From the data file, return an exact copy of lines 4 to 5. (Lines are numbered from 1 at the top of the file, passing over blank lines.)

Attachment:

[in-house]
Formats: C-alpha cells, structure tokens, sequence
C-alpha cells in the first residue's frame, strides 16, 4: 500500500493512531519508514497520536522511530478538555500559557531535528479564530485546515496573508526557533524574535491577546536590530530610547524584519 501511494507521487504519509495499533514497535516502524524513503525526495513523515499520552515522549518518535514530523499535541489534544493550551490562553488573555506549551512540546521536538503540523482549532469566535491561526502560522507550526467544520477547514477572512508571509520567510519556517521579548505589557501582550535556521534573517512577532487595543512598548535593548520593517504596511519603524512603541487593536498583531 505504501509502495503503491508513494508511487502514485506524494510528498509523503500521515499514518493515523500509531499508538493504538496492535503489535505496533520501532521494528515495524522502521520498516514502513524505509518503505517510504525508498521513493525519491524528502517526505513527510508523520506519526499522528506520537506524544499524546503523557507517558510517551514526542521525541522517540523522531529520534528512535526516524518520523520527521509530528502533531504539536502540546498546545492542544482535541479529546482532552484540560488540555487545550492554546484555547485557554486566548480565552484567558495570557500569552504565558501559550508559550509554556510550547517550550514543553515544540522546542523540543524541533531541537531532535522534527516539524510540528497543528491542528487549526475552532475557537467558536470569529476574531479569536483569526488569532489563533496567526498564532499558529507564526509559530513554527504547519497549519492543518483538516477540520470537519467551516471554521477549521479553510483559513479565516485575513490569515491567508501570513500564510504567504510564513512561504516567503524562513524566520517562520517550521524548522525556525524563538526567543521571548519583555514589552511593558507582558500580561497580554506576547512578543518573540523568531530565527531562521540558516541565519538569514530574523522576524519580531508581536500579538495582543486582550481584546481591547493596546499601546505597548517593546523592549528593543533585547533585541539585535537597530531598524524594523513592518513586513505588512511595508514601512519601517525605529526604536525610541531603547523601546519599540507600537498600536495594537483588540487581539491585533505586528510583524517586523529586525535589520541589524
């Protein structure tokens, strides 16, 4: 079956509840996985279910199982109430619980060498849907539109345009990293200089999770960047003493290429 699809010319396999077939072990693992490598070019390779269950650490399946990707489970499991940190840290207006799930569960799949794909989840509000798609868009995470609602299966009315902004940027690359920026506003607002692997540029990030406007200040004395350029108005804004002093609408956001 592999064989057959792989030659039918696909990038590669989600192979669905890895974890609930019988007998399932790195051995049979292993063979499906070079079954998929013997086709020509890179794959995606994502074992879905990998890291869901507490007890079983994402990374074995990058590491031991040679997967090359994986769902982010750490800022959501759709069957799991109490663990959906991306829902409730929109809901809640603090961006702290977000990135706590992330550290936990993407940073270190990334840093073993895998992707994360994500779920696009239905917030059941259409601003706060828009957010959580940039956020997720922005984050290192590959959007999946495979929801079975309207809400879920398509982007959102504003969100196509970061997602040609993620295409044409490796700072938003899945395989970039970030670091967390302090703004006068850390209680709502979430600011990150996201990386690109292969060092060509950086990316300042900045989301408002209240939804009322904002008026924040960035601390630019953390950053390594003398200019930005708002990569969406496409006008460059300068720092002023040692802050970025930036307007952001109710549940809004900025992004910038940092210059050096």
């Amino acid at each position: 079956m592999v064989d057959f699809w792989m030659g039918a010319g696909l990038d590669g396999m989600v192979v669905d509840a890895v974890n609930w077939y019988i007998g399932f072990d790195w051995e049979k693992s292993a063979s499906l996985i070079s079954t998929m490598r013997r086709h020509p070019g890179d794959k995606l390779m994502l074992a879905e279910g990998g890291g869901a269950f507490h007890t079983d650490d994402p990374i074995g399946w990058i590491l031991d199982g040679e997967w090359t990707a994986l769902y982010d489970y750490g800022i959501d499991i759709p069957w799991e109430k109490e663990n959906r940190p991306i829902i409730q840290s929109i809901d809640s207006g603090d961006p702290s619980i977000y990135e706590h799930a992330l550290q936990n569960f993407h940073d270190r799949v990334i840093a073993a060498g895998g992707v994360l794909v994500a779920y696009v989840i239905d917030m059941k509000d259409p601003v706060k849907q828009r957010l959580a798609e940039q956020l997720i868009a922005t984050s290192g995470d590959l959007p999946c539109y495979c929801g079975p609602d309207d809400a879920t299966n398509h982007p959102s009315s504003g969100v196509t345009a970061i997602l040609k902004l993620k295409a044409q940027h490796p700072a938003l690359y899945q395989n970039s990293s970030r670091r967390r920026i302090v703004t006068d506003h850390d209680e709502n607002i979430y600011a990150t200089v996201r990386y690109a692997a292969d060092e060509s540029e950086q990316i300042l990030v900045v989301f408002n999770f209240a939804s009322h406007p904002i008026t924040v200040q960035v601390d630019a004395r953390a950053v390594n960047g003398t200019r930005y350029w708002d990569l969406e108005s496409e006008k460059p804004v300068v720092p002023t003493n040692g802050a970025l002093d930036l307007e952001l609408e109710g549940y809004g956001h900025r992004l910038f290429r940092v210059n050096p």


């Protein structure tokens, strides 16, 4: 079956509840996985279910199982109430619980060498849907539109345009990293200089999770960047003493290429 699809010319396999077939072990693992490598070019390779269950650490399946990707489970499991940190840290207006799930569960799949794909989840509000798609868009995470609602299966009315902004940027690359920026506003607002692997540029990030406007200040004395350029108005804004002093609408956001 592999064989057959792989030659039918696909990038590669989600192979669905890895974890609930019988007998399932790195051995049979292993063979499906070079079954998929013997086709020509890179794959995606994502074992879905990998890291869901507490007890079983994402990374074995990058590491031991040679997967090359994986769902982010750490800022959501759709069957799991109490663990959906991306829902409730929109809901809640603090961006702290977000990135706590992330550290936990993407940073270190990334840093073993895998992707994360994500779920696009239905917030059941259409601003706060828009957010959580940039956020997720922005984050290192590959959007999946495979929801079975309207809400879920398509982007959102504003969100196509970061997602040609993620295409044409490796700072938003899945395989970039970030670091967390302090703004006068850390209680709502979430600011990150996201990386690109292969060092060509950086990316300042900045989301408002209240939804009322904002008026924040960035601390630019953390950053390594003398200019930005708002990569969406496409006008460059300068720092002023040692802050970025930036307007952001109710549940809004900025992004910038940092210059050096």
């Amino acid at each position: 079956m592999v064989d057959f699809w792989m030659g039918a010319g696909l990038d590669g396999m989600v192979v669905d509840a890895v974890n609930w077939y019988i007998g399932f072990d790195w051995e049979k693992s292993a063979s499906l996985i070079s079954t998929m490598r013997r086709h020509p070019g890179d794959k995606l390779m994502l074992a879905e279910g990998g890291g869901a269950f507490h007890t079983d650490d994402p990374i074995g399946w990058i590491l031991d199982g040679e997967w090359t990707a994986l769902y982010d489970y750490g800022i959501d499991i759709p069957w799991e109430k109490e663990n959906r940190p991306i829902i409730q840290s929109i809901d809640s207006g603090d961006p702290s619980i977000y990135e706590h799930a992330l550290q936990n569960f993407h940073d270190r799949v990334i840093a073993a060498g895998g992707v994360l794909v994500a779920y696009v989840i239905d917030m059941k509000d259409p601003v706060k849907q828009r957010l959580a798609e940039q956020l997720i868009a922005t984050s290192g995470d590959l959007p999946c539109y495979c929801g079975p609602d309207d809400a879920t299966n398509h982007p959102s009315s504003g969100v196509t345009a970061i997602l040609k902004l993620k295409a044409q940027h490796p700072a938003l690359y899945q395989n970039s990293s970030r670091r967390r920026i302090v703004t006068d506003h850390d209680e709502n607002i979430y600011a990150t200089v996201r990386y690109a692997a292969d060092e060509s540029e950086q990316i300042l990030v900045v989301f408002n999770f209240a939804s009322h406007p904002i008026t924040v200040q960035v601390d630019a004395r953390a950053v390594n960047g003398t200019r930005y350029w708002d990569l969406e108005s496409e006008k460059p804004v300068v720092p002023t003493n040692g802050a970025l002093d930036l307007e952001l609408e109710g549940y809004g956001h900025r992004l910038f290429r940092v210059n050096p």